FEW people have lost an election by a smaller margin, and few have more riding on the outcome of the next one, than Cllr Chris White.
In 2005, the Conservative fell short of winning the Warwick and Leamington seat by just 266 votes. Then the goalposts, or rather the boundaries, moved.
A new Kenilworth and Southam constituency took rural areas away, giving Labour an apparent majority.
The rise of David Cameron and the Government's declining fortunes put the seat within reach - or at least 98th most winnable. The seat was a key marginal, a two-way race that would give the Tories a majority of two if they won.
Then in another twist the first leader's debate put the Liberal Democrats ahead in some national polls. Cllr White is not making any predictions.
He said: "It's difficult enough predicting what our vote will be.
"We're still getting used to the political environment with debates and things that haven't happened before."
Born in Australia in 1967, Cllr White grew up in Tunbridge Wells and went to a comprehensive school before studying engineering and business administration.
He worked for 14 years in manufacturing, including seven-years at MG Rover in Longbridge before taking voluntary redundancy in 2005.
The 42-year-old has been involved in politics since his late 20s, attempting to become a councillor in Chester before campaigning, and losing, as a parliamentary candidate in Hall Green.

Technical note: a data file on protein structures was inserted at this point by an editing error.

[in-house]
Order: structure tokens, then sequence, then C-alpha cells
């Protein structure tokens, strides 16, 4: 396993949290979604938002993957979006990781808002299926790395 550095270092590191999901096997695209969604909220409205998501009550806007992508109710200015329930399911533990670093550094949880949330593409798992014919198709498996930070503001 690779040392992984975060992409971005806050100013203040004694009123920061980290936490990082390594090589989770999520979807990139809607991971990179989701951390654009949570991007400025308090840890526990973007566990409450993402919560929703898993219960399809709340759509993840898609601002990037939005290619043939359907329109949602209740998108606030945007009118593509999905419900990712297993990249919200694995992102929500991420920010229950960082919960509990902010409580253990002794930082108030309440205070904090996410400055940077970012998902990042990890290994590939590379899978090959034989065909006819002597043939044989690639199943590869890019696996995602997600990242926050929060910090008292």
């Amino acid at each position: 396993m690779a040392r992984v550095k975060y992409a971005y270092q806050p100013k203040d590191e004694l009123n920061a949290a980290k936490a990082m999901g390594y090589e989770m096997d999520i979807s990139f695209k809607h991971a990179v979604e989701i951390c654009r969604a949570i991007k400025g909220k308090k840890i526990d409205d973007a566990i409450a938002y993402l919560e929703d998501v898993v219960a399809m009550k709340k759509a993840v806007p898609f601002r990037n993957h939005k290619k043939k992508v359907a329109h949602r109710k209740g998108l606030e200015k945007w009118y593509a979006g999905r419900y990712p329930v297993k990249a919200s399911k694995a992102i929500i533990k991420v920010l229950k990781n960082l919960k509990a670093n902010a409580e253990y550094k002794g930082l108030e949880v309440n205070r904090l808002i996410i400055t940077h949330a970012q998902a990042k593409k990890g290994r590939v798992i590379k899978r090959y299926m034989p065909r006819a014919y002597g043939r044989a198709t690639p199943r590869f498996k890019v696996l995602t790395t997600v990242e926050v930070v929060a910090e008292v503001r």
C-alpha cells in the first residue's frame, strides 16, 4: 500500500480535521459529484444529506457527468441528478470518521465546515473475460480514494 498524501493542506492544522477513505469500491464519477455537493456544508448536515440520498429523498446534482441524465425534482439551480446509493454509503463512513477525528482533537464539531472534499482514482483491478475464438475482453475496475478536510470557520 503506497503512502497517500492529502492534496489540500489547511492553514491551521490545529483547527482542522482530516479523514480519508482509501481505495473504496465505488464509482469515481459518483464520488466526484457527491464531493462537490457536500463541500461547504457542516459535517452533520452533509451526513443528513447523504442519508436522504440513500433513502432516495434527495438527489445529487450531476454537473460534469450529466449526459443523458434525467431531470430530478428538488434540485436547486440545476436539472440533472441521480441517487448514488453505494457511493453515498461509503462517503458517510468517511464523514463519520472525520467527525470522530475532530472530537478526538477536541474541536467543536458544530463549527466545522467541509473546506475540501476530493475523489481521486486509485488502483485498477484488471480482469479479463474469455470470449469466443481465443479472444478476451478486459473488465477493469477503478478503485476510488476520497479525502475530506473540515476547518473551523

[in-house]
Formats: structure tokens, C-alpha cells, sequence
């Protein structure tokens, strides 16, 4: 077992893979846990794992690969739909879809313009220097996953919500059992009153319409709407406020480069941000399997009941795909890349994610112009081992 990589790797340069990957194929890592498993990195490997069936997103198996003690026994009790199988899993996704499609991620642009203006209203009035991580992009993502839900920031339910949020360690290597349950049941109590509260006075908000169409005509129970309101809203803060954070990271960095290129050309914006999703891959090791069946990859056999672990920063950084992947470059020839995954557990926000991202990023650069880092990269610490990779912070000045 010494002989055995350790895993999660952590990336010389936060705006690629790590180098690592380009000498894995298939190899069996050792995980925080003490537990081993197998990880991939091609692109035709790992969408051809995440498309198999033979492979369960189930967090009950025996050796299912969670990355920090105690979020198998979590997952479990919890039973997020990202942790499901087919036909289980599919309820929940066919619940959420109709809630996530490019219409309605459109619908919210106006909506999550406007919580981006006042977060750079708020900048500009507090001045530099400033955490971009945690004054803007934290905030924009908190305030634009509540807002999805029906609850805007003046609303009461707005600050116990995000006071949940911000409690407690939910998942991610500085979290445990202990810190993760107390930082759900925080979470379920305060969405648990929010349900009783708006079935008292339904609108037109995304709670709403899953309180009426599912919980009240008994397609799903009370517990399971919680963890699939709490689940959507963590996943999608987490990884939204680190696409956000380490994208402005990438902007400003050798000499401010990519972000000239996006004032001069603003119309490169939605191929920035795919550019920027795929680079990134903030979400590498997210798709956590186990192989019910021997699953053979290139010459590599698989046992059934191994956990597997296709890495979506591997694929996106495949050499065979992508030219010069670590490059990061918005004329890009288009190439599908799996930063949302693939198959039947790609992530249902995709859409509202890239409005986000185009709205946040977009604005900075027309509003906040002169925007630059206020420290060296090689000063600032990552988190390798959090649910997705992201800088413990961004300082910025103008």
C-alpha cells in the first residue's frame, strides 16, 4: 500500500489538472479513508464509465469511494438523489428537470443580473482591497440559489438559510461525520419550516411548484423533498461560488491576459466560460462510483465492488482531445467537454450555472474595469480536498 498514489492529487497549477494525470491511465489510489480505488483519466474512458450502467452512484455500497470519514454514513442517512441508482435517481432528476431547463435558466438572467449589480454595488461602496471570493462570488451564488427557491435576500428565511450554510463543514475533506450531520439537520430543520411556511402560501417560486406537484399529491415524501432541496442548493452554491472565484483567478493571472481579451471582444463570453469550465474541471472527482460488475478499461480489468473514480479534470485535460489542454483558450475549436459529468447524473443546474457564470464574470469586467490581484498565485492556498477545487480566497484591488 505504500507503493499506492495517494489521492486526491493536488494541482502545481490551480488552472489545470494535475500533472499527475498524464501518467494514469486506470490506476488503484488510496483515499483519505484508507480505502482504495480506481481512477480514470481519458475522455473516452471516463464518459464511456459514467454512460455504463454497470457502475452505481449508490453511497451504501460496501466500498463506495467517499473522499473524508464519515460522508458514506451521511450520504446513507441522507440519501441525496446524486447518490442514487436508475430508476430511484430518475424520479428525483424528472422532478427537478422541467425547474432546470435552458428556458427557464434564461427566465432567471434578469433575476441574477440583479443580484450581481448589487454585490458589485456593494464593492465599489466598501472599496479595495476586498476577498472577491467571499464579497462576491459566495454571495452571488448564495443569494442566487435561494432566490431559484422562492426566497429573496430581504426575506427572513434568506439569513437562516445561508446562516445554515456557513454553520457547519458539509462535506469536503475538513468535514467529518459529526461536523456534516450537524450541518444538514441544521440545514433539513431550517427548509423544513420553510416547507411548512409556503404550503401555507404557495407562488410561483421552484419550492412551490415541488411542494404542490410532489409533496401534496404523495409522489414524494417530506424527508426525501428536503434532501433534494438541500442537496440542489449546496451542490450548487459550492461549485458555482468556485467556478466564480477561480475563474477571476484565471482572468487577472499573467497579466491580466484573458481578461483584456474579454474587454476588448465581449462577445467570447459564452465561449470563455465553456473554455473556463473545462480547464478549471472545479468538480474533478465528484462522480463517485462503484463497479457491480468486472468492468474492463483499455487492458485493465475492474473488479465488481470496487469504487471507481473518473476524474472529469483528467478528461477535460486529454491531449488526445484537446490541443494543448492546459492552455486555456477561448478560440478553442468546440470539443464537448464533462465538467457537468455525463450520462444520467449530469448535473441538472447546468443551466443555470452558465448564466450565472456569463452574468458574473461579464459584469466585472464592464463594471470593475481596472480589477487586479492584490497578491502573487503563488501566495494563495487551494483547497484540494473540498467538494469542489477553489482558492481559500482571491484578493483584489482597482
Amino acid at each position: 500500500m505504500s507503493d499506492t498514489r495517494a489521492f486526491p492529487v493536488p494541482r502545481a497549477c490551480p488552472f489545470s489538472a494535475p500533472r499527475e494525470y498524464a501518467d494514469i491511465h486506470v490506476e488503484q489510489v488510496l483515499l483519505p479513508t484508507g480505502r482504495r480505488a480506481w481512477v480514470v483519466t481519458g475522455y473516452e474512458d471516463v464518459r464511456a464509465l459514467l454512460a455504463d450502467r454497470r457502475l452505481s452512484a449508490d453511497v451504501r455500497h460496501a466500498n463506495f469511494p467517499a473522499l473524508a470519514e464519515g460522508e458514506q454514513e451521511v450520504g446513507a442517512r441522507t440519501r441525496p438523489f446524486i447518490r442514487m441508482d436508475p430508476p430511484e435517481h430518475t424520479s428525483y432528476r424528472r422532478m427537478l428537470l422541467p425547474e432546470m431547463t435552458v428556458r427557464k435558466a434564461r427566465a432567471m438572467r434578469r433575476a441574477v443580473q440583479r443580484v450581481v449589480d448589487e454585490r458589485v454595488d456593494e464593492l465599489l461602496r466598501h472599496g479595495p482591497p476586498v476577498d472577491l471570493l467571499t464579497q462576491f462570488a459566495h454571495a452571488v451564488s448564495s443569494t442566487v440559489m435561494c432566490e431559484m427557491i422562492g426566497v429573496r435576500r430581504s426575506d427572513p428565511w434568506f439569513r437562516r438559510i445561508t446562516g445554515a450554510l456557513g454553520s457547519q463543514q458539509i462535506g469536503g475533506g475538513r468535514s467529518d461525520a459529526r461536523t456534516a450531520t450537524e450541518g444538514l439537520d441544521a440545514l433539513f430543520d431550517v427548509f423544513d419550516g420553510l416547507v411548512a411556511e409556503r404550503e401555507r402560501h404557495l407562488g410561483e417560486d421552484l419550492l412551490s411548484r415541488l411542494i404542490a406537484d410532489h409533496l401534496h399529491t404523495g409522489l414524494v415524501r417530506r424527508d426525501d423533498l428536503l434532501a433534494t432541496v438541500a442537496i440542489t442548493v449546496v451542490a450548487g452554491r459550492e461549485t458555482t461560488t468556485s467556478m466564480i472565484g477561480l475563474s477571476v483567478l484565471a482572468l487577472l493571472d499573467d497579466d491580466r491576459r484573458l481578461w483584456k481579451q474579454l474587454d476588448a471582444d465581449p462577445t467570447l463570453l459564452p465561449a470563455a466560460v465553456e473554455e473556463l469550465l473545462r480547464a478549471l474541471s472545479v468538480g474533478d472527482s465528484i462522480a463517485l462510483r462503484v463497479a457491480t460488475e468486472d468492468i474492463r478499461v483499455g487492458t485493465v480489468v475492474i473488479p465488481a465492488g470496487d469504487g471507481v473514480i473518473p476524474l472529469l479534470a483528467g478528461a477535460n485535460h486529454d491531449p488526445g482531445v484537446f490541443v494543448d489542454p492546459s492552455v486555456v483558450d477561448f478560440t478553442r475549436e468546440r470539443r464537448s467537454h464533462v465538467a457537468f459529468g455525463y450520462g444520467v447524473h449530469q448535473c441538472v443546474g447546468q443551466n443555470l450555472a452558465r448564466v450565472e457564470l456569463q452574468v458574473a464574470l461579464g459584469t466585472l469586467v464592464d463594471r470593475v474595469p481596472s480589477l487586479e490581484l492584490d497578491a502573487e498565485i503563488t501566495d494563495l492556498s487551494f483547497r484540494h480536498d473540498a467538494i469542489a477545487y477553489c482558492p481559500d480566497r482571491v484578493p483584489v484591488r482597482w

In 2003 he moved to Warwick and Leamington and was elected as a district councillor in 2007.
Most recently, he drew on his background in manufacturing to arrange an 'energy forum' of firms including Calor, Baxi Potterton and AgaRangemaster as well as Warwickshire College to discuss how they could work together and make the area a national and international leader in green manufacturing.
Cllr White said: "It has massive potential. The skill base that's here and the educational opportunities. Assembling a car needs the same sort of skills as assembling a solar panel."
An occasional churchgoer, Cllr White admits to having few hobbies, but is a trustee of Bath Place Community Venture and the Warwickshire Association of Youth Clubs.
He has campaigned on issues such as housing and fire station closures and praises residents' readiness to protest and defend their area, as well as the two towns' sense of identity as an "oasis" of independent shops.
He said: "My values are driven by the community in which I live and which I try to serve in whichever way possible. I find it personally rewarding.
"The main thing for me is community and how we work as as society."